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dc.contributor.authorCrane, Catherine
dc.identifier.citationJesus Montero-Marin, Elizabeth Nuthall, Sarah Byford, Catherine Crane, Tim Dalgleish, Tamsin Ford, Poushali Ganguli, Mark T. Greenberg, Obioha C. Ukoumunne, Russell M. Viner, J. Mark G. Williams, The MYRIAD team & Willem Kuyken . Update to the effectiveness and cost-effectiveness of a mindfulness training programme in schools compared with normal school provision (MYRIAD): study protocol for a randomised controlled trial. Trials volume 22, Article number: 254 (2021)en
dc.descriptionOpen Access This article is licensed under a Creative Commons Attribution 4.0 International License, which permits use, sharing, adaptation, distribution and reproduction in any medium or format, as long as you give appropriate credit to the original author(s) and the source, provide a link to the Creative Commons licence, and indicate if changes were made. The images or other third party material in this article are included in the article's Creative Commons licence, unless indicated otherwise in a credit line to the material. If material is not included in the article's Creative Commons licence and your intended use is not permitted by statutory regulation or exceeds the permitted use, you will need to obtain permission directly from the copyright holder. To view a copy of this licence, visit The Creative Commons Public Domain Dedication waiver ( applies to the data made available in this article, unless otherwise stated in a credit line to the data.en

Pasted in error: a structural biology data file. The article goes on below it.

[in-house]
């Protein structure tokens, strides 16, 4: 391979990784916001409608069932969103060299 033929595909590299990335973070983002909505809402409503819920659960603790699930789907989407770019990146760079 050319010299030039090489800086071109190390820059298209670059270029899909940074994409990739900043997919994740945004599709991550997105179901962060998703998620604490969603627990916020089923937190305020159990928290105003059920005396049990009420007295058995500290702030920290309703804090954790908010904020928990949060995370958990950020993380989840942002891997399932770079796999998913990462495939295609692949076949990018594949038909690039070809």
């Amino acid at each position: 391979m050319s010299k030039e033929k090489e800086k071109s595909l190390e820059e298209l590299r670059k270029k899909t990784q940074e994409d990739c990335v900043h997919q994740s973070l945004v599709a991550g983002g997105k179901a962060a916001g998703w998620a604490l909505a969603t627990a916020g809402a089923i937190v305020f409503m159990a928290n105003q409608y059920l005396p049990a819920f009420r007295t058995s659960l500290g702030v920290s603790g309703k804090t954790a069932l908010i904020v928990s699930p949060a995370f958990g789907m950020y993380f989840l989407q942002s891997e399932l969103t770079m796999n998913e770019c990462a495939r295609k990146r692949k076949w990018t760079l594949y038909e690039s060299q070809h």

dc.description.abstractBackground MYRIAD (My Resilience in Adolescence) is a superiority, parallel group, cluster randomised controlled trial designed to examine the effectiveness and cost-effectiveness of a mindfulness training (MT) programme, compared with normal social and emotional learning (SEL) school provision to enhance mental health, social-emotional-behavioural functioning and well-being in adolescence. The original trial protocol was published in Trials (accessible at This included recruitment in two cohorts, enabling the learning from the smaller first cohort to be incorporated in the second cohort. Here we describe final amendments to the study protocol and discuss their underlying rationale. Methods Four major changes were introduced into the study protocol: (1) there were changes in eligibility criteria, including a clearer operational definition to assess the degree of SEL implementation in schools, and also new criteria to avoid experimental contamination; (2) the number of schools and pupils that had to be recruited was increased based on what we learned in the first cohort; (3) some changes were made to the secondary outcome measures to improve their validity and ability to measure constructs of interest and to reduce the burden on school staff; and (4) the current Coronavirus Disease 2019 (SARS-CoV-2 or COVID-19) pandemic both influences and makes it difficult to interpret the 2-year follow-up primary endpoint results, so we changed our primary endpoint to 1-year follow-up. Discussion These changes to the study protocol were approved by the Trial Management Group, Trial Steering Committee and Data and Ethics Monitoring Committees and improved the enrolment of participants and quality of measures. Furthermore, the change in the primary endpoint will give a more reliable answer to our primary question because it was collected prior to the COVID-19 pandemic in both cohort 1 and cohort 2. Nevertheless, the longer 2-year follow-up data will still be acquired, although this time-point will be now framed as a second major investigation to answer some new important questions presented by the combination of the pandemic and our study design.en
dc.description.sponsorshipSupported by the NIHRen
dc.subjectSchool Healthen
dc.titleUpdate to the effectiveness and cost-effectiveness of a mindfulness training programme in schools compared with normal school provision (MYRIAD): study protocol for a randomised controlled trialen
dc.contributor.disciplineTrainee Clinical Psychologist

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